The Best Skate Videos & Parts of 2021 — QS Readers Poll Results

Illustration by Cosme Studio
Ballot Count by 4Ply Magazine

The votes are in, the ballots are tallied, the blurbs by writer friends from the internet are written, and our annual exercise of trying to combat content fatigue and fried attention spans is live.

For anybody uninitiated: back in 2019, we asked QS visitors for the five parts and videos from the 2010s that they would bury in a capsule under the earth for future inhabitants to reference once all other evidence of skateboarding had been erased. In 2020, we adapted this concept to encapsulate one year. And here we are in 2021, with the results of the same excerise.

No commentary for the full-lengths or 20-11 ranked parts. Special thank you to all the writers that took the time to share some words about their favorites. (Lol that the order for the 4-1 writers is the same this year as last. Total coincidence.) Major shout out to Pete at 4Ply Magazine for compiling all the data.

If you are just joining us, this ranking was voted on by QS readers from November 29th to December 3rd.

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Thankful For Keith — An Interview With Keith Denley

Intro + Interview by Adam Abada
Headline Photo by Jason Lecras
Skate Photos by Pep Kim

The longer you stay in one place, the more you get to know the people there. If you’ve skated in New York anytime since the Autumn era, it probably didn’t take long until you ran into Keith. As around as he was, though, you somehow never got as much as you wanted. Closer friends saw him skate on trips or sessions between work, while co-workers got some of his hardest working hours.

The skating that did trickle out to the public was always timeless, though. As it turns out, one of those co-workers turned him pro. It is this kind of steady, thoughtful, genuine living that makes Keith’s personality and skating alike so delightful to be around. It’s been long overdue to hear, in his own words, what makes Keith …well, Keith.

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In Memoriam — The Oral History of the Twin Towers in Skate Photos, Part 2

Intro + Interviews by Adam Abada
Collage by Requiem For A Screen

It is fitting that there are maybe the most skate photos of the Twin Towers featuring Keith Hufnagel and Harold Hunter: two of the greatest representatives of New York skateboarding.

Revisiting our series from two years ago, here are five more stories behind images of the Twin Towers in skateboarding, including many of Harold and Keith.

Looking into the stories behind them, I learned how essential they were to the fabric of so much of the skateboarding that has come out of the five boroughs. In memoriam photos of the Towers turn into stories about people and eras who shared some form of dual history with them, and in turn, ourselves. They remind us that if anything can be learned from difficult loss, it’s to always make the most of the time given to us. And that can be turned into hope and happiness, at least for a short time.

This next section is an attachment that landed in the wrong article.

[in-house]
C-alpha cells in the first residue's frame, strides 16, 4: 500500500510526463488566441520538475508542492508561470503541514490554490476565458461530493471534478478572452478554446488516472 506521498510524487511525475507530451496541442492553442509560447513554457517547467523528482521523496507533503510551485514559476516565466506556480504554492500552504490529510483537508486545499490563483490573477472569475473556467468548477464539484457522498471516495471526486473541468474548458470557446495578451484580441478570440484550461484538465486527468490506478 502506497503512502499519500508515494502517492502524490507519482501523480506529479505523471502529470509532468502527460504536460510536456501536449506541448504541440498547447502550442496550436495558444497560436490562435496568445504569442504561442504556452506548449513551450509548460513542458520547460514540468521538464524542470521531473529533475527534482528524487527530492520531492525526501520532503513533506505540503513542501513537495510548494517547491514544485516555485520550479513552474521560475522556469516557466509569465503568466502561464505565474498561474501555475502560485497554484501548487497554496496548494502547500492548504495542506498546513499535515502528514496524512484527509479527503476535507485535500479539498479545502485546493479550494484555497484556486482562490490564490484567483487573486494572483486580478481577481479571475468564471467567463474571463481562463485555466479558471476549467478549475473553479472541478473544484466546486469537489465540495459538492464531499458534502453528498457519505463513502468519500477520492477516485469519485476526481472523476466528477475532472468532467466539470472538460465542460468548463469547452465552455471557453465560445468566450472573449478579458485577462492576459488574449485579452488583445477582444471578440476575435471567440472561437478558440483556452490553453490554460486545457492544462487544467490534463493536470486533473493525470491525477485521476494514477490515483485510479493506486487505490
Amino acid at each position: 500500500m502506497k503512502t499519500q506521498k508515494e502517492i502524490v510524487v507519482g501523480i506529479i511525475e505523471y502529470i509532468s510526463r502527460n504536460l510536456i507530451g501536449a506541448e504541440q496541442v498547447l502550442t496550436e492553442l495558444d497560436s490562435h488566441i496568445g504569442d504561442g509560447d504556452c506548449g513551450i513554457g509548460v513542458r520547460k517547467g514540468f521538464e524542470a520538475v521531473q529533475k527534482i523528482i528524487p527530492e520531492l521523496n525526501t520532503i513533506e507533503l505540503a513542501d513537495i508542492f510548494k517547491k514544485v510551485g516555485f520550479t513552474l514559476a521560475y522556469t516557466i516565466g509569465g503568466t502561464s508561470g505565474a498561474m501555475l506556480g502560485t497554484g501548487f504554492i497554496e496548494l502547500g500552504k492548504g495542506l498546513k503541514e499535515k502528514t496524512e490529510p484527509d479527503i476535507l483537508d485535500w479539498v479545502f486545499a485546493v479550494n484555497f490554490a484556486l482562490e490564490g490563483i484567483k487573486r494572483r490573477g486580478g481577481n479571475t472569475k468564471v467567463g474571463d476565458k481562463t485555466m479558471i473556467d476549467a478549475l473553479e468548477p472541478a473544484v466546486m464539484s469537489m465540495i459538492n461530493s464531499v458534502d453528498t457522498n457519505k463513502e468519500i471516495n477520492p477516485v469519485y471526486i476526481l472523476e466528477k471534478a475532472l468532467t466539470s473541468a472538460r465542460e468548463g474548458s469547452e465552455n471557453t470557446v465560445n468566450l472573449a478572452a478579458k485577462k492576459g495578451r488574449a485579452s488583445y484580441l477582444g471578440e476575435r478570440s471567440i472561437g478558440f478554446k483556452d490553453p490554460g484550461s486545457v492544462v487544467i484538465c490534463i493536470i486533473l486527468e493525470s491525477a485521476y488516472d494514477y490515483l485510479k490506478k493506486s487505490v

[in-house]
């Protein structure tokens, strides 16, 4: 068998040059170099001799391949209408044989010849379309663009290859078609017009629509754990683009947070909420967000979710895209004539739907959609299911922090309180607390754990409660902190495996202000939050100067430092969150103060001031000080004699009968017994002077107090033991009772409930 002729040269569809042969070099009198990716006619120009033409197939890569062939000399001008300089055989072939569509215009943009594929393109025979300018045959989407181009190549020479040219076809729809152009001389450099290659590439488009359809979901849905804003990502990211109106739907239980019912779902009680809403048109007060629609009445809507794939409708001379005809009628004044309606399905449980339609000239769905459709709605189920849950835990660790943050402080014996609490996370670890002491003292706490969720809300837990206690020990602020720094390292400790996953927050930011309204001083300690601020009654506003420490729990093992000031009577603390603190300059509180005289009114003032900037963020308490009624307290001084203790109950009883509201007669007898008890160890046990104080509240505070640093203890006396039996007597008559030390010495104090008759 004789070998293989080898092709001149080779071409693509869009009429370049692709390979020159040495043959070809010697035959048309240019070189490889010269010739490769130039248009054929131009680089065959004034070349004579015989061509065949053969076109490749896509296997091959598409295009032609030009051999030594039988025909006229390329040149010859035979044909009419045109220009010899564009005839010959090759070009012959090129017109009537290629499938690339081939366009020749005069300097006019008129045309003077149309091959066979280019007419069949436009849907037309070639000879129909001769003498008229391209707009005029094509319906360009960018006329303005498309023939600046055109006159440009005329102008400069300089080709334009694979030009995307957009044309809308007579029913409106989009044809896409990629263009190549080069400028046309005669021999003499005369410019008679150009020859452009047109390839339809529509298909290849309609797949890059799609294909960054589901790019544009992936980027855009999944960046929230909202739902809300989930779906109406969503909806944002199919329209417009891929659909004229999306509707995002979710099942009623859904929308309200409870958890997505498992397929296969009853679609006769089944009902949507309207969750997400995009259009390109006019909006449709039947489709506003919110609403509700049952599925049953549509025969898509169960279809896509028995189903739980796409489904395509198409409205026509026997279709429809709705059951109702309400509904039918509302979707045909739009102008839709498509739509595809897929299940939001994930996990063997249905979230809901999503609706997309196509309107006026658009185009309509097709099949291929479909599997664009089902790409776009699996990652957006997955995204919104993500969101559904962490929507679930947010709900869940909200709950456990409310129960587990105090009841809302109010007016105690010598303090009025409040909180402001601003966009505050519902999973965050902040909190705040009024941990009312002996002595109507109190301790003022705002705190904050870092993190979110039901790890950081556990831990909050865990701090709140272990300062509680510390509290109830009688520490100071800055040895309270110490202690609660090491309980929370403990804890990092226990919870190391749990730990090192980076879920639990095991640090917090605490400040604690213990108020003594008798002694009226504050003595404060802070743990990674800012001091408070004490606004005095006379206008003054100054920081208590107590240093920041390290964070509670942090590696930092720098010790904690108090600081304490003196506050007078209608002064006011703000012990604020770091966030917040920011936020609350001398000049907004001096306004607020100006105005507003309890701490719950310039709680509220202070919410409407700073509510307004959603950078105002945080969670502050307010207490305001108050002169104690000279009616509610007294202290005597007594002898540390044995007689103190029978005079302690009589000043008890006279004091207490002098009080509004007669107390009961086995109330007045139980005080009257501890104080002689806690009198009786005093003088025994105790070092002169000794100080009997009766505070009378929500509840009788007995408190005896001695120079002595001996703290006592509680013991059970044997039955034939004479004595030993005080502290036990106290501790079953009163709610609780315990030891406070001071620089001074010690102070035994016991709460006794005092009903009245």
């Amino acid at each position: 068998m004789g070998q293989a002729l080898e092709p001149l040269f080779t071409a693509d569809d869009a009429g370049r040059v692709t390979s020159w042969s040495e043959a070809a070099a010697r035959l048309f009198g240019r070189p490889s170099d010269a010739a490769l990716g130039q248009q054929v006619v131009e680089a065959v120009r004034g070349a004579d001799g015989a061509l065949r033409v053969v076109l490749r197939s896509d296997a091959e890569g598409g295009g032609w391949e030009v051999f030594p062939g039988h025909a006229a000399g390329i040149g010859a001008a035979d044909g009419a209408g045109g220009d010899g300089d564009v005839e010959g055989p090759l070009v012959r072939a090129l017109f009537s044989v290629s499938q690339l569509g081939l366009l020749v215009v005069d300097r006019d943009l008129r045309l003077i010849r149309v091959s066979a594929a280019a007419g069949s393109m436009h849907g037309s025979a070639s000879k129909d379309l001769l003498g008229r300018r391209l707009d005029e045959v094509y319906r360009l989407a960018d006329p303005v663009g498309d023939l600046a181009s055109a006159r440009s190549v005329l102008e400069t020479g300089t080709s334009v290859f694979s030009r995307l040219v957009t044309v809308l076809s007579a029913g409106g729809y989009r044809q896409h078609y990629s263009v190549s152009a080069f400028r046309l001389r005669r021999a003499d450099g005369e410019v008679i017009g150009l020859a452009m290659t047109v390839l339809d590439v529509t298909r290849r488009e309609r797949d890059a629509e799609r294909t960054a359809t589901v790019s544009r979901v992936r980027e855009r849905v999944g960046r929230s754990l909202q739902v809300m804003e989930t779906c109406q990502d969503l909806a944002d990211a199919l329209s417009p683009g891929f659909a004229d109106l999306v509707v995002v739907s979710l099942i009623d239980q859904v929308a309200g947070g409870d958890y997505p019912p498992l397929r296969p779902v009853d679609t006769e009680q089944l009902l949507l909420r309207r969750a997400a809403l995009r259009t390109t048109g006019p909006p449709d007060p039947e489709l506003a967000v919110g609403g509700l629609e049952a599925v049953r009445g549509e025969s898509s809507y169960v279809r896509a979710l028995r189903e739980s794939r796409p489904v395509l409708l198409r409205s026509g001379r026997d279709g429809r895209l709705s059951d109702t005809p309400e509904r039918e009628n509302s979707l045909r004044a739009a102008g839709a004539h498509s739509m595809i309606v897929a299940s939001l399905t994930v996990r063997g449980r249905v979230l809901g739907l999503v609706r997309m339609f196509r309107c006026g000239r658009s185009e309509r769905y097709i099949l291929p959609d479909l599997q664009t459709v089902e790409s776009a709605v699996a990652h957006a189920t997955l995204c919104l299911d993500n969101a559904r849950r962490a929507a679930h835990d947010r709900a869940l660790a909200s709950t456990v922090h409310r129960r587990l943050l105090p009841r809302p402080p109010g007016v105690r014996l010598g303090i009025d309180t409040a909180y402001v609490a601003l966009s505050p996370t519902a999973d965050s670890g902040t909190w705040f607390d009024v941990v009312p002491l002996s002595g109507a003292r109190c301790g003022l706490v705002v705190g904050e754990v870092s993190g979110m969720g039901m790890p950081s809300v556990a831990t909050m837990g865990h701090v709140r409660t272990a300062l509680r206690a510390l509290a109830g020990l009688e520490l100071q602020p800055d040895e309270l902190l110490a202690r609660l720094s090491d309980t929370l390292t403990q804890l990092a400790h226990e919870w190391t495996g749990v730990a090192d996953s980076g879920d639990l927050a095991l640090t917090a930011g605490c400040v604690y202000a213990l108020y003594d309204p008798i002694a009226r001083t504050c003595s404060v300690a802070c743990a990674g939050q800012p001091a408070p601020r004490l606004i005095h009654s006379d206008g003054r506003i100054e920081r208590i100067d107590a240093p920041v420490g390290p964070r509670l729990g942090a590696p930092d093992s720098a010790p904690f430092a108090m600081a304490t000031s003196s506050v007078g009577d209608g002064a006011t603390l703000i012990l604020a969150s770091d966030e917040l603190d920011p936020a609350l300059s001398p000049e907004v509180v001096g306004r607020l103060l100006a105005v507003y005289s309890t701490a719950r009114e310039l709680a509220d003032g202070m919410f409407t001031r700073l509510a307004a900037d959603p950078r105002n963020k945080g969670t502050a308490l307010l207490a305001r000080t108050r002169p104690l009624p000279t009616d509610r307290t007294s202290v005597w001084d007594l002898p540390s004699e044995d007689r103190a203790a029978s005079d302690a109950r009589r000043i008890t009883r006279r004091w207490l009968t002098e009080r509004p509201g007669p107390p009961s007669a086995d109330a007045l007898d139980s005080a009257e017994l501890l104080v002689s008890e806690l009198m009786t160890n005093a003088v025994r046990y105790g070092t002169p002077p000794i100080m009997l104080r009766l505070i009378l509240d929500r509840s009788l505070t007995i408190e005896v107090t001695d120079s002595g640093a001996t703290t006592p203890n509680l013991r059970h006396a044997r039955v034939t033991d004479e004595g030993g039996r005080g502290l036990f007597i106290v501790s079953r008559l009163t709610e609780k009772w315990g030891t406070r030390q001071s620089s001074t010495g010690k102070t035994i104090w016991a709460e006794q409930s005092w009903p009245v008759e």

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‘Big Shout Out To The Empanada Lady’ — An Interview With Marcello Campanello

Intro + Interview by Adam Abada
Headline Image by Christopher Zipf
All Other Photography by Jason Sherman

Flushing Meadows Park’s globe looms large in New York skateboarding. It is probably the second most recognizable New York spot next to the Banks.

Just like the eye-catching blue ground at the globe, it was hard to remember where I first noticed Marcello Campanello’s skating. His movements tempt me to use descriptors often left to non-skateboarding journalists: whirling, spinning, twisting, leaping. I noticed him in local projects, namely: Canal videos, and then saw him popping up in Diego Donival’s project Goodily. With the help of Instagram, I knew he was an Astoria Park staple, but I didn’t know much else. It wasn’t surprising, though, when he surfaced on Karl Watson’s Maxallure board brand. Now, designing graphics for Maxallure and with a stockpile of clips, is as good a time as any to find out more.

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Summer Reading Round-Up: Skateboarding and __________

Words & Images by Adam Abada

“Shut up and skate!” That is a refrain I have seen written and analyzed more than actually spoken or practiced, but its dumb ethos echoes through so much of that which is considered “real” skating.

With the mindset of getting into the “summer vibe” (or something like that), I recently watched Dogtown & Z-Boys. Sean Penn’s bitter post-Spicoli narration about the [then] worst drought in California history doesn’t specifically say “shut up and skate,” but it lays claim to the temperament that it comes from. The film made me think about skateboarding’s connection to the world: the weather, school, roads, family, class, economics, substance use, housing. The film claims modern skating was born out of a drought.

Like everything else, when we skate, we bring the outside world to it. I do want to skate, but I don’t want to shut up about it! These three authors’ — all of whom skate — books, ideas, and studies help show that we can bring whatever we please to skateboarding to make it something that pleases us.

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